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Our federal and provincial government statistical data has finally caught up from the holiday public service laying-down-of-tools which has, as expected, resulted in some of the previously-reported numbers having been revised upwards. Nevertheless, the data show that the seasonal COVID surge in new infections has plateaued, albeit at a very high level.
That picture is reflected in this week’s composite chart. COVID viral counts as tabulated in municipal wastewater COVID PCR test results remain at their highest level in more than a year, but have at least stopped rising. PCR positivity rates among the minority of Ontarians still eligible for testing, hospitalizations and ICU bed occupancy across Canada have likewise plateaued. The good news, therefore, is that the current pandemic resurgence has stopped worsening. The bad news lies in the caveat “at very high levels”. COVID-19 Resources Canada’s estimate of current infection rates remains at one in 13 Ontarians. Now is not the time to let down one’s guard.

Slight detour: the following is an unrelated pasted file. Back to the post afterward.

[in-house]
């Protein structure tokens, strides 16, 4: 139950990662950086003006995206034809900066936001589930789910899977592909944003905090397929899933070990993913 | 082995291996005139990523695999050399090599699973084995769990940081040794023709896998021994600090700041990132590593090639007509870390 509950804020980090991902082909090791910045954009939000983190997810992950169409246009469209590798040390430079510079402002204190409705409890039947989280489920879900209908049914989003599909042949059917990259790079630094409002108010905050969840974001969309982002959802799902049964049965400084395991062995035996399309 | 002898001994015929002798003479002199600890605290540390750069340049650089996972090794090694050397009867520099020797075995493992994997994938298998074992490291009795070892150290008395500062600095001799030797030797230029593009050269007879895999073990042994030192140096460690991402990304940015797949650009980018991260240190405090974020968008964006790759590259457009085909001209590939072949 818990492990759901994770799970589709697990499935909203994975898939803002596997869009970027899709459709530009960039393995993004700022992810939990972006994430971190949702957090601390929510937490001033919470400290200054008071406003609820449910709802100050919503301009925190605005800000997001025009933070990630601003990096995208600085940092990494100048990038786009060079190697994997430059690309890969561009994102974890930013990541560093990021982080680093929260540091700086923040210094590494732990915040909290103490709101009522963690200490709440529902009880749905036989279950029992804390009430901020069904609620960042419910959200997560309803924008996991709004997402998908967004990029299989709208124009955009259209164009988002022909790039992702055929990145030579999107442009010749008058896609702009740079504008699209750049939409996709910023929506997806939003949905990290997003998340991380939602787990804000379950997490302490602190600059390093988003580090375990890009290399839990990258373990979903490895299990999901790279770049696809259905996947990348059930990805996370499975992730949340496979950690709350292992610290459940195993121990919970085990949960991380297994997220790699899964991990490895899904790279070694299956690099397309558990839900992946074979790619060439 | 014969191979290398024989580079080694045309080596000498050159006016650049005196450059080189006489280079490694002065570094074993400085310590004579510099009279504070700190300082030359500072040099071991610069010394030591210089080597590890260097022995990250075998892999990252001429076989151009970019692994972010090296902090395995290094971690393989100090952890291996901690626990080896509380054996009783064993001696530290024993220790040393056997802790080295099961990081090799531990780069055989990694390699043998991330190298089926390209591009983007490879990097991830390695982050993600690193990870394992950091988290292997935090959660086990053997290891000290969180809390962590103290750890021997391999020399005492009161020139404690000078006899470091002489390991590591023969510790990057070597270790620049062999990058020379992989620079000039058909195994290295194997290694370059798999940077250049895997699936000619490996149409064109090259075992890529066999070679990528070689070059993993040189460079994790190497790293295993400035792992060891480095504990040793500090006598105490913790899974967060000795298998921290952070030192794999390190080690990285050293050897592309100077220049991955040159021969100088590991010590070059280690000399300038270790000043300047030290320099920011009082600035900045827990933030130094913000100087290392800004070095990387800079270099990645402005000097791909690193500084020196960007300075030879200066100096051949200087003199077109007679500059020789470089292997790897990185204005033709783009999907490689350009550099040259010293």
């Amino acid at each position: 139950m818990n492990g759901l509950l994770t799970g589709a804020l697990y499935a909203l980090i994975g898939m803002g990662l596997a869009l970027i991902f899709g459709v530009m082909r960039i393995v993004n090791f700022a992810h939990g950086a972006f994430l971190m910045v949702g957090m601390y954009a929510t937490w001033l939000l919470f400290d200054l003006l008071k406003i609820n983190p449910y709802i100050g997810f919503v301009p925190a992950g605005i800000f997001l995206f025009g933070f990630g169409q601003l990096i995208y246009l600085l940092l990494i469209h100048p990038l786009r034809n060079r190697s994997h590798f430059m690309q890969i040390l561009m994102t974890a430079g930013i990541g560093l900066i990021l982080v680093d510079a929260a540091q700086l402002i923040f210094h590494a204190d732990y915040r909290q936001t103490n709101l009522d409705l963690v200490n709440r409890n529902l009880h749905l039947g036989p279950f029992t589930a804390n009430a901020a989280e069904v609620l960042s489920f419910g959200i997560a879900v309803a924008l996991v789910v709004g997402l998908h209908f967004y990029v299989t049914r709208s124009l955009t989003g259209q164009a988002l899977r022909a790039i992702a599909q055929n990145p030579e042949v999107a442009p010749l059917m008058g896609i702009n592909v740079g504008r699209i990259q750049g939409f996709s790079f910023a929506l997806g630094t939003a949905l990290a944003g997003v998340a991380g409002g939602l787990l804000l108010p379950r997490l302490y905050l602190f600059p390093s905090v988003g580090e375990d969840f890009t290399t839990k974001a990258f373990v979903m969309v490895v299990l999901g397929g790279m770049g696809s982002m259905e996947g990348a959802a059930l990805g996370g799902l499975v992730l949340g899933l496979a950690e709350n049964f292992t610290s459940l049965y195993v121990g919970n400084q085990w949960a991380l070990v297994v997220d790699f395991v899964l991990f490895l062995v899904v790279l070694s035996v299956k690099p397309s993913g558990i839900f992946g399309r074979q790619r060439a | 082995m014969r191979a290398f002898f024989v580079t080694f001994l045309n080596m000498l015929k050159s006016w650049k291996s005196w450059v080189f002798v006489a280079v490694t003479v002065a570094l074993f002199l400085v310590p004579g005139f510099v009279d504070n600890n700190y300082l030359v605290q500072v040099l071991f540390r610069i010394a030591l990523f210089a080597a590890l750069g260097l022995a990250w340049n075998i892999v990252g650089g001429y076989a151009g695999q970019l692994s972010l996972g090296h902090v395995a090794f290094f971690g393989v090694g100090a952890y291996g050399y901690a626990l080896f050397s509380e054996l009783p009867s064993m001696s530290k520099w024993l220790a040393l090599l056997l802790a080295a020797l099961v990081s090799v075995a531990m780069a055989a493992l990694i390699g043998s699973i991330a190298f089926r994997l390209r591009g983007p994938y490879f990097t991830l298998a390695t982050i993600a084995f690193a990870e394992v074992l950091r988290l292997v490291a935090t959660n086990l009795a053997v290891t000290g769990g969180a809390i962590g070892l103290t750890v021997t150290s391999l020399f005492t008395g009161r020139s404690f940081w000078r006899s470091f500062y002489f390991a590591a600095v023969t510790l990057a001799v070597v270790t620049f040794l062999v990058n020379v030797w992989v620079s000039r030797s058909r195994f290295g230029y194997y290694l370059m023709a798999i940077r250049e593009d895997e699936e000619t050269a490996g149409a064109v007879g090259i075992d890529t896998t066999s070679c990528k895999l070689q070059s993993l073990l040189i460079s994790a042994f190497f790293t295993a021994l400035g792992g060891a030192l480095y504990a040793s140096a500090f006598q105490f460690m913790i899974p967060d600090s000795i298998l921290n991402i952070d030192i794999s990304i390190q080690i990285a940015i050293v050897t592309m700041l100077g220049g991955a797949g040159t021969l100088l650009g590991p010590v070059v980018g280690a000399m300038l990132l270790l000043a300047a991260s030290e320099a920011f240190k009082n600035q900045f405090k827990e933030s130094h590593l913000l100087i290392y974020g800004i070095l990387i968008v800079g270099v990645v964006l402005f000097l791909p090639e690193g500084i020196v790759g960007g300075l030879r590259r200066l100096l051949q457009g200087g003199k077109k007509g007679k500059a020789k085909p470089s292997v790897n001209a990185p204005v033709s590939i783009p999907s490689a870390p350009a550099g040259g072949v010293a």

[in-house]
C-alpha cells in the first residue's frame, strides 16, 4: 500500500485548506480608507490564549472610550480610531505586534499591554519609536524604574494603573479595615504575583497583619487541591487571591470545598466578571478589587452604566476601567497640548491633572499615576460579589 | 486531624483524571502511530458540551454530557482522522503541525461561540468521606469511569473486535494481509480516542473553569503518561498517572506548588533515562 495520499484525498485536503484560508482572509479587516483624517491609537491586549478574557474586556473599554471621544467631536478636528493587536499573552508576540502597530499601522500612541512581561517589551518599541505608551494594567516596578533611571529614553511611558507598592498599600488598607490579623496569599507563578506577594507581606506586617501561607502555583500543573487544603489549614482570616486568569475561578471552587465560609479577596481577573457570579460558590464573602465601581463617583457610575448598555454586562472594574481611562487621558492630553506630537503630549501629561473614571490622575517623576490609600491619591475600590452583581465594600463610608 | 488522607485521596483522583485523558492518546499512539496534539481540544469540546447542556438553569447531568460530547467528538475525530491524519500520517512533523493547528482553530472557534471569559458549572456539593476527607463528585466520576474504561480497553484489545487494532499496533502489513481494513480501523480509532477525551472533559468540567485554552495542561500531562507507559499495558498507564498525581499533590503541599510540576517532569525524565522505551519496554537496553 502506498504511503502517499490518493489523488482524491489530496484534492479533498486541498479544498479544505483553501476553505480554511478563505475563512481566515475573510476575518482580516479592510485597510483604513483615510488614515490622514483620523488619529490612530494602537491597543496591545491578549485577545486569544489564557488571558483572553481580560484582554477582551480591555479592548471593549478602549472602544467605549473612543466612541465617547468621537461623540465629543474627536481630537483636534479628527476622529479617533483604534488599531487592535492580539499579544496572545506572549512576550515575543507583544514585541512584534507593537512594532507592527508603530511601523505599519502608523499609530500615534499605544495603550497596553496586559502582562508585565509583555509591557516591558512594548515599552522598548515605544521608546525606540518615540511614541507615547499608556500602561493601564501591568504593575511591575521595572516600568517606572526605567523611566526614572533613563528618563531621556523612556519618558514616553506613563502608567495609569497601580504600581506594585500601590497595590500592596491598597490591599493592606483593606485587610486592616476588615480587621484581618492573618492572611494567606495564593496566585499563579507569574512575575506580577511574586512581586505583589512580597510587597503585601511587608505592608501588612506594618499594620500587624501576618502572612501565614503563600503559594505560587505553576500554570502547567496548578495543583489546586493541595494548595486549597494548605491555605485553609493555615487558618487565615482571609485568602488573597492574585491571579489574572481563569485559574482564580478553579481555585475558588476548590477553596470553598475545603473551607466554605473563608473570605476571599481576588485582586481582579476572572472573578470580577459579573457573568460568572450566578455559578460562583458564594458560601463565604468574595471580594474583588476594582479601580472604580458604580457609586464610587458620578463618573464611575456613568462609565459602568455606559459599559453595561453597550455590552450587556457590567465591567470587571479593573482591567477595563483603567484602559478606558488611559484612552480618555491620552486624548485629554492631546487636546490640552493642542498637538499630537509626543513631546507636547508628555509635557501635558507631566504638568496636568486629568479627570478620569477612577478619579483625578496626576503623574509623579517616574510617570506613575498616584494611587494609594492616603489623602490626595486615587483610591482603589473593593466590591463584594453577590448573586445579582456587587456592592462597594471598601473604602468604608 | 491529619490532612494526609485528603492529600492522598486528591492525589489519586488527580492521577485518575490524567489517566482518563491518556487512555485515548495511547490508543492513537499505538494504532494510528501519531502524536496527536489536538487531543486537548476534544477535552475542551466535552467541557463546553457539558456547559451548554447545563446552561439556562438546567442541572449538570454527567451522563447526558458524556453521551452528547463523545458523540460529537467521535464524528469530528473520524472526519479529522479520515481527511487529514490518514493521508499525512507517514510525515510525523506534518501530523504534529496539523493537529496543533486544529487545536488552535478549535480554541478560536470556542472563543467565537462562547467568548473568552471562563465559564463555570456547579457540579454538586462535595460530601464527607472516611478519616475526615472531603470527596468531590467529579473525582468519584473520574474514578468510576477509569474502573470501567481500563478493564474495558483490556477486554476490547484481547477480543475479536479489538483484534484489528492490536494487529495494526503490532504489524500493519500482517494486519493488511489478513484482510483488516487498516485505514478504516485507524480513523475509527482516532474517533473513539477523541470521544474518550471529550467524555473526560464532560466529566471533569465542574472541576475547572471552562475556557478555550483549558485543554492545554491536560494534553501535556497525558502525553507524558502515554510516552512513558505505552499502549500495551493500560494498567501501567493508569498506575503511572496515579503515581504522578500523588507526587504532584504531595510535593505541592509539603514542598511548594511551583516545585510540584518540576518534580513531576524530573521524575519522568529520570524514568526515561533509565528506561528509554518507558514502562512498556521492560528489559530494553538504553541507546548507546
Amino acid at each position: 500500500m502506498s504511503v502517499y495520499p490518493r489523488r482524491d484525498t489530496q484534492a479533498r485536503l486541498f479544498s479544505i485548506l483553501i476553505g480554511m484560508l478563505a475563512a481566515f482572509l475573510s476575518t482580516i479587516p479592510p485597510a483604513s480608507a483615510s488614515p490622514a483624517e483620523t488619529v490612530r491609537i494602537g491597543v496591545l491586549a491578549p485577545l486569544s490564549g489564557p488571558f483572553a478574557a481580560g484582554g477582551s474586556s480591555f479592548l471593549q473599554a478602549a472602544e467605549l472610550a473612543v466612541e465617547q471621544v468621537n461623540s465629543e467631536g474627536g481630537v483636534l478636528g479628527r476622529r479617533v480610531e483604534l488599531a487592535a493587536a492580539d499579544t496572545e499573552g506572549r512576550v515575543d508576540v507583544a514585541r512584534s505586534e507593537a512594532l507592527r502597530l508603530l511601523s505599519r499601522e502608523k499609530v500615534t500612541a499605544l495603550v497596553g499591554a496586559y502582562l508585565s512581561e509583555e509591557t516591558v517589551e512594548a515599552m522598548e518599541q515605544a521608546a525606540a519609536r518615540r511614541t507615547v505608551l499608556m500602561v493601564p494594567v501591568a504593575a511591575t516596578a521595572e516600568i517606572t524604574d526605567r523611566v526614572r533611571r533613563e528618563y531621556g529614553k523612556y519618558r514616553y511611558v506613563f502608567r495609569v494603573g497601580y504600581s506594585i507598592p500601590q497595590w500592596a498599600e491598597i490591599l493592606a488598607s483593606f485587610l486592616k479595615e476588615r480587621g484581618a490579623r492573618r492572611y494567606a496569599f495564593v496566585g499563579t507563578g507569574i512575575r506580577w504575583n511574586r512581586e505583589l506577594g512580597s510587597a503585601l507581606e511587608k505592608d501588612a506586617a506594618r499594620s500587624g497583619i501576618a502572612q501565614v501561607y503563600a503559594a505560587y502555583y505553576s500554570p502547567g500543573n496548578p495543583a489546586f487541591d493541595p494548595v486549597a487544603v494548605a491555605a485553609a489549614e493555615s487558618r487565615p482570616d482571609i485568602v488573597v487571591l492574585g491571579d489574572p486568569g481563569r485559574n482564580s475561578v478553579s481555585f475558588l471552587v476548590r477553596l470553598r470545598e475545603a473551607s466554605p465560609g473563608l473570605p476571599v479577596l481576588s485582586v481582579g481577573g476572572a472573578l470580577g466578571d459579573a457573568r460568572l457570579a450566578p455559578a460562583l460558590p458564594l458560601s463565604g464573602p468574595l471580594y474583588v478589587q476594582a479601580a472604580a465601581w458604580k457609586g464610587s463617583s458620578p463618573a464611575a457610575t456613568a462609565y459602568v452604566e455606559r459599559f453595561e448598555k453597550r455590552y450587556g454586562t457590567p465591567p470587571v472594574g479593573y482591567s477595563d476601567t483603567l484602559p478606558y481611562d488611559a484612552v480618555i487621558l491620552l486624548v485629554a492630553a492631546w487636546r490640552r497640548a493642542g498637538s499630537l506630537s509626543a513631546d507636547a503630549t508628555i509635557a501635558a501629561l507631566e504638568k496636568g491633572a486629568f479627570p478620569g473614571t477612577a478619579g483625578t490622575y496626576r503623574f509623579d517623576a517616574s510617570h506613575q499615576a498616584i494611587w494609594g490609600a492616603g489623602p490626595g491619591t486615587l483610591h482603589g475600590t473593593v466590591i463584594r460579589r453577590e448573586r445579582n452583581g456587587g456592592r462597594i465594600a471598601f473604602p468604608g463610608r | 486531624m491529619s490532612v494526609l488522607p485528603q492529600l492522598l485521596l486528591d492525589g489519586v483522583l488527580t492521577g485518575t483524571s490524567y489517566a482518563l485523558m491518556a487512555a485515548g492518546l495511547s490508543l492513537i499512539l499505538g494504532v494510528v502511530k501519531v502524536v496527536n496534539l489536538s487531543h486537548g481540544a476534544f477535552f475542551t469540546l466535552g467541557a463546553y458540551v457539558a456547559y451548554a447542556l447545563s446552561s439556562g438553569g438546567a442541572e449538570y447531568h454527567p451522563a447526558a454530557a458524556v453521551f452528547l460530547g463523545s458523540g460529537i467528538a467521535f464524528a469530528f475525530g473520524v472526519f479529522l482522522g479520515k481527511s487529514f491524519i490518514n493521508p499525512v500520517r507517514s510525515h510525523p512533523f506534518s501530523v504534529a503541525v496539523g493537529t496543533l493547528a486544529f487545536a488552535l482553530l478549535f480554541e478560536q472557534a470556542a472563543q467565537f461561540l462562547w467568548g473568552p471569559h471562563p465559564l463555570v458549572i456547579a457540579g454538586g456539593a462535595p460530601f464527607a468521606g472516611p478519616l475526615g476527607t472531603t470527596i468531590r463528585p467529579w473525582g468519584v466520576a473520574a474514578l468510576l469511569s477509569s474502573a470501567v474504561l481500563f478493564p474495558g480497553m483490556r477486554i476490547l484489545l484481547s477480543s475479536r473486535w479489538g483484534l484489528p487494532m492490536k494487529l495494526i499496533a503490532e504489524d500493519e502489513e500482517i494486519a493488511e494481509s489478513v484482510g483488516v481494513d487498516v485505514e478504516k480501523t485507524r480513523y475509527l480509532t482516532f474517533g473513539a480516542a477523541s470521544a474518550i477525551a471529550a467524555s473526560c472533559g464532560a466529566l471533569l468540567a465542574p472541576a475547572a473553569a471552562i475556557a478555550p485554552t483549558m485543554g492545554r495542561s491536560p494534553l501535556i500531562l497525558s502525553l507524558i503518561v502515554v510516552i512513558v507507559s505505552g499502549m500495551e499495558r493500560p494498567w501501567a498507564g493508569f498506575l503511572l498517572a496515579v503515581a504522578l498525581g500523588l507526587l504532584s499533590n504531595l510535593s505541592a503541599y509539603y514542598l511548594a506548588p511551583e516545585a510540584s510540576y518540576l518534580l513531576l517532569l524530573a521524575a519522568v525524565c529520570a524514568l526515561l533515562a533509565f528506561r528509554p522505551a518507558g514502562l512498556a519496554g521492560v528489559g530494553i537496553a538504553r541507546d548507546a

Most of those new infections are by this point in the pandemic are in people experiencing their second or third COVID bouts. The very high rate is most likely due to a combination of waning immunity (which is significantly reduced 6 months after one’s most recent infection or booster shot) and the rapid rise to dominance of the non-XBB JN.1 variant which, considering how fast it has spread compared to its competitors, is obviously the most successful to date in evading our immunity to infection. The Public Health Canada data illustrated in the above bar chart shows that JN.1 and, to a much lesser extent, its BA.2.86 parent strain and its newer JN.2 successor already accounted for roughly 70% of all new Canadian infections on December 31. That dominance is almost certainly even greater today.